The fate of a $1 million prize promised to a man who streaked through a President Obama rally wearing nothing but a web address inked across his chest has gone to instant replay.
Alki David, the billionaire who promised the hefty sum to anyone who would run naked within sight and earshot of the president, will decide Wednesday about whether or not streaker Juan Rodriguez gets the payout, a spokesman told ABC News today.
David's team has been reviewing Rodriguez's naked moment in the spotlight from several different camera angles "to see if he was in eyesight or ear shot" of the president, spokesman Jason Magner said.
Rodriguez, 24, was also required to shout the name of David's video sharing and broadcasting web site, Battlecam.com, six times as he streaked, which David's people will also be verifying.
The noton that David is even considering withholding the money on a technicality has prompted some to cry foul.
"I think he should get his money," said Michael Risch, associate professor at Villanova University School of Law. He called David "chintzy" for suggesting that Rodriguez may not have qualified for the payout.
Rodriguez, 24, claims his cheeky sprint for cash got him within 10 feet of the president -- a distance that would have likely alarmed the Secret Service – before stopping and submitting to arrest. He was charged with indecent exposure, open lewdness and disorderly conduct.
The streaker told reporters after getting out of jail that he volunteered for the prank to provide for his children and pay for surgery for his sister.
"I didn't do anything that hurt anybody," the Philadelphia Inquirer quoted Rodriguez as saying outside the jail. "My family needs the money."
But almost immediately David began citing technicalities that could prevent Rodriguez from collecting the $1 million.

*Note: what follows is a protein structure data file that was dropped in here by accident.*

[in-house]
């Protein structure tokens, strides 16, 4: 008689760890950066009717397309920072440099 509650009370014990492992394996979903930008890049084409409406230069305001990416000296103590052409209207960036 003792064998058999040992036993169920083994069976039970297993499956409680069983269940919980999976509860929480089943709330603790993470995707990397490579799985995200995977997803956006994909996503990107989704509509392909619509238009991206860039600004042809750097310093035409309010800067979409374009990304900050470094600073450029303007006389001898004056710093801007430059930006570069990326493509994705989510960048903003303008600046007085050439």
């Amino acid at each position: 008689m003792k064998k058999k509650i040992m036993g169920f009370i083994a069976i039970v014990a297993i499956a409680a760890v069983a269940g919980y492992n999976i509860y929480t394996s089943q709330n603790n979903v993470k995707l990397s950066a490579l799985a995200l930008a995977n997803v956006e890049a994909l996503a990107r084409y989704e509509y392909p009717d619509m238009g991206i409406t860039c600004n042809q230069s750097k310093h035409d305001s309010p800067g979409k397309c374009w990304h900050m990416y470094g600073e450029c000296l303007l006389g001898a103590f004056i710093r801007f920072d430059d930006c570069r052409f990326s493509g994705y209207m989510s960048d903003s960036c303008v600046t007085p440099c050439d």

"It's still not confirmed," David told the New York Daily News on Monday. "Whether he was in earshot and eyesight of the president is what's being debated right now."
David also questioned whether Pennsylvania law would permit him to give money to someone for committing an illegal act.
Magner said the decision would ultimately come down to "how close he was able to get."
"One million dollars is a lot of mo and I think it's one of those things -- there were stipulations involved and he wanted to make sure they were met," the spokesman said.
Risch said whether Rodriguez gets his money or not could boil down to a "contract question."
"It's on the Internet," he said of the dare. "But it's no different -- other than being illegal -- than any other challenge where somebody offers an award for some act that was done."
"It's not like he was being hired to murder somebody," Risch said.
The lawyer also questioned David's nitpicking over whether Obama actually saw Rodriguez running naked, noting that acknowledgement was very different from having to be within eye sight and ear shot.
"That's important," he said. "Even if Obama saw him do you think he's going to flinch?"
Though the stunt was obviously created to drum up publicity for Alki and Battle.com, David has already been made out to be a villain by some.
"Seriously, David, just give the man his prize," New York Magazine chastised. "You already have the wealth and accent of a Bond villain. You don't need the cruelty of one as well."